Constraining the Likely Technological Niches of Late Middle Pleistocene Hominins with Homo naledi as Case Study

Gerrit L. Dusseldorp, Marlize Lombard

Research output: Contribution to journalArticlepeer-review

8 Citations (Scopus)

Abstract

We develop a framework to differentiate the technological niches of co-existing hominin species by reviewing some theoretical biases influential in thinking about techno-behaviours of extinct hominins, such as a teleological bias in discussing technological evolution. We suggest that some stone-tool classification systems underestimate technological variability, while overestimating the complexity of the behaviours most commonly represented. To model the likely technological niches of extinct populations, we combine ecological principles (i.e. competitive exclusion) with physical anthropology and the archaeological record. We test the framework by applying it to the co-existence of Homo naledi and Homo sapiens during the late Middle Pleistocene in southern Africa. Based on our analysis, we suggest that tool use was probably not an essential part of H. naledi’s niche, but that technology occasionally provided caloric benefits. In contrast, tool use was a structural part of the H. sapiens way of life. We provide reasoning for our interpretation that the latter population is associated with more sophisticated reduction strategies and the development of prepared core technology. The method also has applicability to cases such as the co-existence of different toolmakers during the Earlier Stone Age (ESA) in East Africa and the co-existence of Neanderthals and H. sapiens in Eurasia.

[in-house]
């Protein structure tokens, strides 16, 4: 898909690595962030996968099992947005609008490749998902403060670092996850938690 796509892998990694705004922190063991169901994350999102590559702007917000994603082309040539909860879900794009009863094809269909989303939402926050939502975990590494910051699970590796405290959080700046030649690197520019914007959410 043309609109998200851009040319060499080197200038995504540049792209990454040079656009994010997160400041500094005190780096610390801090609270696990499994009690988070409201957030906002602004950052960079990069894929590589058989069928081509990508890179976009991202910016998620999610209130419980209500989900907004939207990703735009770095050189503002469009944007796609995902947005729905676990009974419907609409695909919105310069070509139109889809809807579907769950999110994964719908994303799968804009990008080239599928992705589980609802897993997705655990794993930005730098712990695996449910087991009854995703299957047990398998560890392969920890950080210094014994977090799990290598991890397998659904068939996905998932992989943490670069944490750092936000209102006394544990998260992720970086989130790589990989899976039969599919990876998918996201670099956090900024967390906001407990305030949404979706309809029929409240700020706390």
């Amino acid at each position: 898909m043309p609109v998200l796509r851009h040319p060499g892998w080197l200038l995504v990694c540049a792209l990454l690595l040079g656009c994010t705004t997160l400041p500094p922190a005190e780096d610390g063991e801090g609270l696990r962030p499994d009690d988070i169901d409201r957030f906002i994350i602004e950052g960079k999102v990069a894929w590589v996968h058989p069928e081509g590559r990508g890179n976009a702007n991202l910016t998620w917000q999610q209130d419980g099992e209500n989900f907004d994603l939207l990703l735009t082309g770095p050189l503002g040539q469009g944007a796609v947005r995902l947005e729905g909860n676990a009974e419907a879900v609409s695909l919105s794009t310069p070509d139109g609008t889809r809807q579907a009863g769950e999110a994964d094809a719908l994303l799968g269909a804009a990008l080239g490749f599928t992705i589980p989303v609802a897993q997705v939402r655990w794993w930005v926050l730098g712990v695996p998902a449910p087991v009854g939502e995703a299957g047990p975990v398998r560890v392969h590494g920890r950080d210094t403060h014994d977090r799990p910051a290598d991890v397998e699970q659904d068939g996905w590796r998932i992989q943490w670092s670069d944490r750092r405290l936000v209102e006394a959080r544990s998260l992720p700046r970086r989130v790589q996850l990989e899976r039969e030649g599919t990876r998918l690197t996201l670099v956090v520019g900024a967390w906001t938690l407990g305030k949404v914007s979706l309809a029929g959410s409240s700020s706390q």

Original languageEnglish
Pages (from-to)11-52
Number of pages42
JournalJournal of Archaeological Method and Theory
Volume28
Issue number1
DOIs
Publication statusPublished - Mar 2021

Keywords

  • Caloric benefits
  • Extinct hominins
  • Obligatory tool use
  • Sympatric hominins
  • Techno-behaviours
  • Technological niches
  • Teleological bias

ASJC Scopus subject areas

  • Archeology (arts and humanities)
  • Archeology

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